Donkey Republic invited tech and mobility interested Copenhageners to a Meetup during this year’s Techfestival. Rearing many perspectives, the general consensus is that collaboration is key for the future of urban mobility, where shared transportation and vehicles will be one of the solutions. What sort of challenges and opportunities should we consider when we imagine future transportation?
How will our future cities look like?
While some movies induce visions of hovering and silent vehicles in multi-layers, intertwining each other next to skyscrapers, the reality may be different. One of the challenges that looms above us is the increase in population, and subsequently, an exponential growth of people living in urban areas. So the question is how cities of the future will effectively transport people around and not how we can build new highways and make more cars.
To our Techfestival Meetup on 6 September, we invited Torben Andersen from Green Mobility and Christian Bering from Autonomous Mobility. As a key player in driving the transport industry towards using more sustainable resources, we also had Tore Harritshøj from E.ON technologies. Erdem (CEO of Donkey Republic and organiser of the Meetup) moderated the panel and opened the discussion by asking:
“What does the future of mobility look like? What are the critical inputs to get there, and what are the main risks or threats?” – Erdem Ovacik
Driverless technology is still on the rise:
Autonomous Mobility is testing and developing the technology to put autonomous shared vehicles on the road, which suggests that there is a future for shared mobility:
“We are a proper corporate start-up. We are 100% owned by the largest car importer in Denmark, which I think is quite interesting because it goes to show that they are deep in the legacy way of doing things. In 5-10 years, people are not going to be buying their own cars, so we are one of their bets on the future.” – Christian Bering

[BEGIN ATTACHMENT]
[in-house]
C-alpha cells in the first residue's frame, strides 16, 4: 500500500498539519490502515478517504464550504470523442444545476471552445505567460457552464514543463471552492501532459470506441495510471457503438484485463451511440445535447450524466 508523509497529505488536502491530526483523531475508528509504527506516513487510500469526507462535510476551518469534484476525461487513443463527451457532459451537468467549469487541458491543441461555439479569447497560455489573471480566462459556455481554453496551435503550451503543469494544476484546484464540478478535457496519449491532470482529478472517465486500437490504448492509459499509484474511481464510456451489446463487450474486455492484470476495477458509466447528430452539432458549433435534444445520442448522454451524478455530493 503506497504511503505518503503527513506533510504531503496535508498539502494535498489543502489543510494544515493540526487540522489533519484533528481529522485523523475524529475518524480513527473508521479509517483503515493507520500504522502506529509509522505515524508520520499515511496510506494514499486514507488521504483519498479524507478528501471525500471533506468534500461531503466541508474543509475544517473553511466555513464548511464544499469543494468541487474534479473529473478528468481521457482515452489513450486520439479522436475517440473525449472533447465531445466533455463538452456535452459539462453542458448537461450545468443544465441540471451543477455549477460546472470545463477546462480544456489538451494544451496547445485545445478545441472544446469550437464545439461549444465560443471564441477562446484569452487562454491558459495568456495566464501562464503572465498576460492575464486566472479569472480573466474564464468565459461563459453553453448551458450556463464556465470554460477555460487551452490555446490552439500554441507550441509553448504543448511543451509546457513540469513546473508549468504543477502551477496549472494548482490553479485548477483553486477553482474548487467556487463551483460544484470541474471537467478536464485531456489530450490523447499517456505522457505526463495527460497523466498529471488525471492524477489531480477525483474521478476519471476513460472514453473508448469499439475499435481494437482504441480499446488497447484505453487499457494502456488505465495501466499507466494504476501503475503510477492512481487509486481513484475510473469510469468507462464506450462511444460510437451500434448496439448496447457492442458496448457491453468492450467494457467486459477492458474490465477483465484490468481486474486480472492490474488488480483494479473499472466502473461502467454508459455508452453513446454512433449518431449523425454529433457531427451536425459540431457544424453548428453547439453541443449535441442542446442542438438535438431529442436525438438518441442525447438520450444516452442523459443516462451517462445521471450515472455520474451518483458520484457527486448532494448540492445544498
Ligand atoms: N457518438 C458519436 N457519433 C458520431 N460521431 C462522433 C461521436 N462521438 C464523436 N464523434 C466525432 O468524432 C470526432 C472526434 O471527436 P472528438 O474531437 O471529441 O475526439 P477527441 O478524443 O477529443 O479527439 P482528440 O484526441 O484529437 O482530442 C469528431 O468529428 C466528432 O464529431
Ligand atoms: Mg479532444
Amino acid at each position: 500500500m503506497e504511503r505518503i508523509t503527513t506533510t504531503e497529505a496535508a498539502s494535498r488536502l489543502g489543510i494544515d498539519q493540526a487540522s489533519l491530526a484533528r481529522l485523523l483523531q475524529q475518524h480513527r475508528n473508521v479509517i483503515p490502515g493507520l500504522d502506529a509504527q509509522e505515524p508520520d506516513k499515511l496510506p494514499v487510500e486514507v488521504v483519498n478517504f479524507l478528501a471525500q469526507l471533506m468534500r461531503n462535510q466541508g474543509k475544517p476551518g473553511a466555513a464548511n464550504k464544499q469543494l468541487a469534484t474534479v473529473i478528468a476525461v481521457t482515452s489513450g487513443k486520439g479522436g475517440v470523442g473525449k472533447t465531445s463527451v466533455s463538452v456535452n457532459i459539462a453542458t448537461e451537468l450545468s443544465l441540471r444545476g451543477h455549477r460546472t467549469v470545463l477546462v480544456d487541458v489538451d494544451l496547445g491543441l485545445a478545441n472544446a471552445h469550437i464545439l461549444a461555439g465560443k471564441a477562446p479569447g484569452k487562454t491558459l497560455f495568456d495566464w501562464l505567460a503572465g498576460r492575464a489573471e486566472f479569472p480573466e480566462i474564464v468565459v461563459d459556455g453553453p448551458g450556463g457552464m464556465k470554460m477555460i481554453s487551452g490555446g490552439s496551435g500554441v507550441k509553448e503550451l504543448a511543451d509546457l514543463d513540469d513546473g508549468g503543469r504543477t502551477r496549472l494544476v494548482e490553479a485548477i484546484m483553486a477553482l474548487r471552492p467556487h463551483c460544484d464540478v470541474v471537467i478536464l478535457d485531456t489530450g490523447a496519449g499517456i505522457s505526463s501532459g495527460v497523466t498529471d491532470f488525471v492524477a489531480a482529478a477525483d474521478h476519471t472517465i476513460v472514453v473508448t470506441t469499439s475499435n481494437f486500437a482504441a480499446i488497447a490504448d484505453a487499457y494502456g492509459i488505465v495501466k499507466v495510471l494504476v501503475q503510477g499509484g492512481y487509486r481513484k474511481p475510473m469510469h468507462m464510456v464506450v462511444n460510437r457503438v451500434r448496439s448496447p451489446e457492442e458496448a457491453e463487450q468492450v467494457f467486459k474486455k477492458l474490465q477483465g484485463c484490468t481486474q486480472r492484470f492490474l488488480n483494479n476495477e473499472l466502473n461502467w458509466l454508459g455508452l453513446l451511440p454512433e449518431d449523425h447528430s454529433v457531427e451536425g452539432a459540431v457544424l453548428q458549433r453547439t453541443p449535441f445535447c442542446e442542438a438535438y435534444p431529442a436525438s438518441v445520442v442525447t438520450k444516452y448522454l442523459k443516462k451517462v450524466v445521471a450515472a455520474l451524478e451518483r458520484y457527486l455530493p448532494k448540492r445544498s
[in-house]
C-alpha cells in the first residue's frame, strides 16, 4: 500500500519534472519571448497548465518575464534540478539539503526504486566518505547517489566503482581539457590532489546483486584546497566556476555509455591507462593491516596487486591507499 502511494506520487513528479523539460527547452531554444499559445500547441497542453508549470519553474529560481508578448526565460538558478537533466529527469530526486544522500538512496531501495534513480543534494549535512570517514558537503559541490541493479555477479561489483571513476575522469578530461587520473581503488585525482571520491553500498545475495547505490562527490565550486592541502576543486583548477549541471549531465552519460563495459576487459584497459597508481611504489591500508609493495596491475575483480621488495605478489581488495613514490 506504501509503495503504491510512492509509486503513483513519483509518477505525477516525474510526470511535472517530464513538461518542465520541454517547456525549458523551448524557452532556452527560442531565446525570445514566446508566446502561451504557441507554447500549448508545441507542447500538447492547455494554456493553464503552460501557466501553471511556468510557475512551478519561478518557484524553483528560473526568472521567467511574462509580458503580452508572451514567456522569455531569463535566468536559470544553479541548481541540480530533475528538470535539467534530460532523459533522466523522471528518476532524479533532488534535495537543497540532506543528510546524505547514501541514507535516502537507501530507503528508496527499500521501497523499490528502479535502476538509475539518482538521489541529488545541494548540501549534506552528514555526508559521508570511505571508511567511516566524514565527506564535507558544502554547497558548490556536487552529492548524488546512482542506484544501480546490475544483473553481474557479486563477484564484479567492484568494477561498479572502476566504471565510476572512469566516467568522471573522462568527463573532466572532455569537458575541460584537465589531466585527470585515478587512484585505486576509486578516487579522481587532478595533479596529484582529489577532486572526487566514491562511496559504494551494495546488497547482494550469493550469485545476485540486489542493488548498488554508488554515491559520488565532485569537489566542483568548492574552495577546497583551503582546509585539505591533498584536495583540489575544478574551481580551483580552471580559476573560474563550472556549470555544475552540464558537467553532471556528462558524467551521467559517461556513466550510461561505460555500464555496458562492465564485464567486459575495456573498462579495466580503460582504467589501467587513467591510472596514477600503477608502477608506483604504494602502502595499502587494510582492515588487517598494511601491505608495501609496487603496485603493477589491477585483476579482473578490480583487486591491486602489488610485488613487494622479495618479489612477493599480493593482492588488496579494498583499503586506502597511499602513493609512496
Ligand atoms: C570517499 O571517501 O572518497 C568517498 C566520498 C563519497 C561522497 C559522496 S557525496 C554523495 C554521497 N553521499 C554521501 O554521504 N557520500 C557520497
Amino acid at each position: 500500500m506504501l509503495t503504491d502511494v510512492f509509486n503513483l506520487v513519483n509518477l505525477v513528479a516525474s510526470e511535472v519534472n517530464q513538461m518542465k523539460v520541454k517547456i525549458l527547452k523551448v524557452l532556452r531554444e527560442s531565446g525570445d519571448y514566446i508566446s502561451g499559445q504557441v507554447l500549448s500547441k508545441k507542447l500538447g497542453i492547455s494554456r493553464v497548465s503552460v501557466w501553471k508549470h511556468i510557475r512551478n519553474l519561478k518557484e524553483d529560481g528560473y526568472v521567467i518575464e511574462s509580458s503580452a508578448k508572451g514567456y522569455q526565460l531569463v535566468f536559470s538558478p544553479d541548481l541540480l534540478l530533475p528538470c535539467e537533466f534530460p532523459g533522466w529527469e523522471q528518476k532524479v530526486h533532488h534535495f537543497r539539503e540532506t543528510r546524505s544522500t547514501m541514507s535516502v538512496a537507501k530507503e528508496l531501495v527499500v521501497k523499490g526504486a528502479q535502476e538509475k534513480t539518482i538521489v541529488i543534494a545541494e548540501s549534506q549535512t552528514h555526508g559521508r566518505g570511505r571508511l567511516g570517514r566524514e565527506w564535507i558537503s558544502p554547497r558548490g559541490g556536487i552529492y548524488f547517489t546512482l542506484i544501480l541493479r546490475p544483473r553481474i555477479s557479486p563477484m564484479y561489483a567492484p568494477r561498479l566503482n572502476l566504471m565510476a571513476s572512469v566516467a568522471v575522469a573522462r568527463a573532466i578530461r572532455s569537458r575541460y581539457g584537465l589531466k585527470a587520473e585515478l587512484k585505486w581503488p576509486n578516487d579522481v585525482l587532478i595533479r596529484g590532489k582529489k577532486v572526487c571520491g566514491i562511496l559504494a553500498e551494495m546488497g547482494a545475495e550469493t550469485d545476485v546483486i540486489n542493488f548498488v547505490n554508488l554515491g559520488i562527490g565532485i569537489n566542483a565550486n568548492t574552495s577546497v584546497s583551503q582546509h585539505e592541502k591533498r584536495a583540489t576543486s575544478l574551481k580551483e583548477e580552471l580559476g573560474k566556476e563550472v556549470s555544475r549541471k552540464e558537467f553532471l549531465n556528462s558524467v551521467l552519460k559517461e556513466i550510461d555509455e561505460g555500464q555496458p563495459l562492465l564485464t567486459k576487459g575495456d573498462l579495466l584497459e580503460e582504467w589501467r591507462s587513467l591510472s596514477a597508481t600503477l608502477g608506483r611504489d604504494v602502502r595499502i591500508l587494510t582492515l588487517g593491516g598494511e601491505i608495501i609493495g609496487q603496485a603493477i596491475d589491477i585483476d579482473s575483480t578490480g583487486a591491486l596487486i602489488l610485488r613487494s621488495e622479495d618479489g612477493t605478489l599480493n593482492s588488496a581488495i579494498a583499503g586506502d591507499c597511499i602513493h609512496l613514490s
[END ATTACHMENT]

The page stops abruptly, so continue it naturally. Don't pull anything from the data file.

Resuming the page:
Even though autonomous vehicles remain somewhat conceptual to the sceptical masses, Christian Bering says we will soon see more and more of the self-driving technology on our streets. The change is going to be less noticeable, just think about our driver-less metro network in Copenhagen. He adds “we take critical input from pilot projects and our main challenge now is to learn with the authorities what it takes to bring an autonomous vehicle onto the road”.
The future is shared and electric:
As the CEO of the Danish carshare company Green Mobility, Torben Andersen opens his presentation by asserting:
“We truly believe that the future of mobility is shared and it is electric.”
Since our cities are already congested, private ownership is becoming an obsolete notion. Additionally – Torben Andersen states that – private cars stand idle for 23 hours a day, which emphasises the significant waste of space that private ownership causes. Echoing some of Torben’s sentiments, Tore Harritshøj (E.ON) strongly believes that his own children will not be car owners, given the convenience, effectivity and promise of shared mobility in its many modalities. Tore emphasises that change should be initiated by ourselves. Larger car manufacturers are not going to engage in designing new cars, unless there is a significant demand for newer, energy-efficient vehicles.
With an optimistic look at the future, Tore believes cities and streets belong to the people and he calls for direct action by “engaging people, private companies and municipalities”.
The future of mobility relies on behavioural changes and political decisions, some of them more drastic than others. Nevertheless, in Tore’s opinion “the number of cars in the streets will drastically reduce and